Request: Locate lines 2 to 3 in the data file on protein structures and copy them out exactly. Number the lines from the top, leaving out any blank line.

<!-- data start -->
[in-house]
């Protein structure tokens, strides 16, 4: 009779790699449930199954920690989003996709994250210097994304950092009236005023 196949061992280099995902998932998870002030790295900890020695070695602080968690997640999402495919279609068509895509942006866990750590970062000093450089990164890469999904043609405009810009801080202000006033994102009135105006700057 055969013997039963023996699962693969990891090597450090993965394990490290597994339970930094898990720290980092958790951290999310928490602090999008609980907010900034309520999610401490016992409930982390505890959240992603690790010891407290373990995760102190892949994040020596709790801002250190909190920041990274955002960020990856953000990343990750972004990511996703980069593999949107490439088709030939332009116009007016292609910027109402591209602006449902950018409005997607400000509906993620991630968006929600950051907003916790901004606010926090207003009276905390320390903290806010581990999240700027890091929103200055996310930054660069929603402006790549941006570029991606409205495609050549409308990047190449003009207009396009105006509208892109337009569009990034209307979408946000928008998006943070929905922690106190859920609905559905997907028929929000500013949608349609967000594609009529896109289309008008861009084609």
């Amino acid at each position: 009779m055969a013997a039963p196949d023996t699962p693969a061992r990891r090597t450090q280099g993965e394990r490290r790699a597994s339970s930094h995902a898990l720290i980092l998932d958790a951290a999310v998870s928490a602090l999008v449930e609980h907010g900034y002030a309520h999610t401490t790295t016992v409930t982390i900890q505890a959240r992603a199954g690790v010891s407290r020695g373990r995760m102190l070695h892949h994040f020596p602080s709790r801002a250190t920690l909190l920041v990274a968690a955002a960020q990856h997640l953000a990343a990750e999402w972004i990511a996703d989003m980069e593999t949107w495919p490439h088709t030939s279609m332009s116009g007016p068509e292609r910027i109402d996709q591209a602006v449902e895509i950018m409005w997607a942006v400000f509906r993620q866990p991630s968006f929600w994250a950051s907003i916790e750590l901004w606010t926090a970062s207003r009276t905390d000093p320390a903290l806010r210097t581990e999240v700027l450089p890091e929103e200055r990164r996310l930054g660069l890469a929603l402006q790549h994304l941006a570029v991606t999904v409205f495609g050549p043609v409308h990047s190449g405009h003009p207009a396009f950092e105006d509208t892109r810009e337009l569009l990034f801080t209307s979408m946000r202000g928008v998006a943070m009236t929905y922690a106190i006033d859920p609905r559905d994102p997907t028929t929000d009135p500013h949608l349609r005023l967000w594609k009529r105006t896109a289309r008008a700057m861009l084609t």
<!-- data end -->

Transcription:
């Protein structure tokens, strides 16, 4: 009779790699449930199954920690989003996709994250210097994304950092009236005023 196949061992280099995902998932998870002030790295900890020695070695602080968690997640999402495919279609068509895509942006866990750590970062000093450089990164890469999904043609405009810009801080202000006033994102009135105006700057 055969013997039963023996699962693969990891090597450090993965394990490290597994339970930094898990720290980092958790951290999310928490602090999008609980907010900034309520999610401490016992409930982390505890959240992603690790010891407290373990995760102190892949994040020596709790801002250190909190920041990274955002960020990856953000990343990750972004990511996703980069593999949107490439088709030939332009116009007016292609910027109402591209602006449902950018409005997607400000509906993620991630968006929600950051907003916790901004606010926090207003009276905390320390903290806010581990999240700027890091929103200055996310930054660069929603402006790549941006570029991606409205495609050549409308990047190449003009207009396009105006509208892109337009569009990034209307979408946000928008998006943070929905922690106190859920609905559905997907028929929000500013949608349609967000594609009529896109289309008008861009084609």
């Amino acid at each position: 009779m055969a013997a039963p196949d023996t699962p693969a061992r990891r090597t450090q280099g993965e394990r490290r790699a597994s339970s930094h995902a898990l720290i980092l998932d958790a951290a999310v998870s928490a602090l999008v449930e609980h907010g900034y002030a309520h999610t401490t790295t016992v409930t982390i900890q505890a959240r992603a199954g690790v010891s407290r020695g373990r995760m102190l070695h892949h994040f020596p602080s709790r801002a250190t920690l909190l920041v990274a968690a955002a960020q990856h997640l953000a990343a990750e999402w972004i990511a996703d989003m980069e593999t949107w495919p490439h088709t030939s279609m332009s116009g007016p068509e292609r910027i109402d996709q591209a602006v449902e895509i950018m409005w997607a942006v400000f509906r993620q866990p991630s968006f929600w994250a950051s907003i916790e750590l901004w606010t926090a970062s207003r009276t905390d000093p320390a903290l806010r210097t581990e999240v700027l450089p890091e929103e200055r990164r996310l930054g660069l890469a929603l402006q790549h994304l941006a570029v991606t999904v409205f495609g050549p043609v409308h990047s190449g405009h003009p207009a396009f950092e105006d509208t892109r810009e337009l569009l990034f801080t209307s979408m946000r202000g928008v998006a943070m009236t929905y922690a106190i006033d859920p609905r559905d994102p997907t028929t929000d009135p500013h949608l349609r005023l967000w594609k009529r105006t896109a289309r008008a700057m861009l084609t």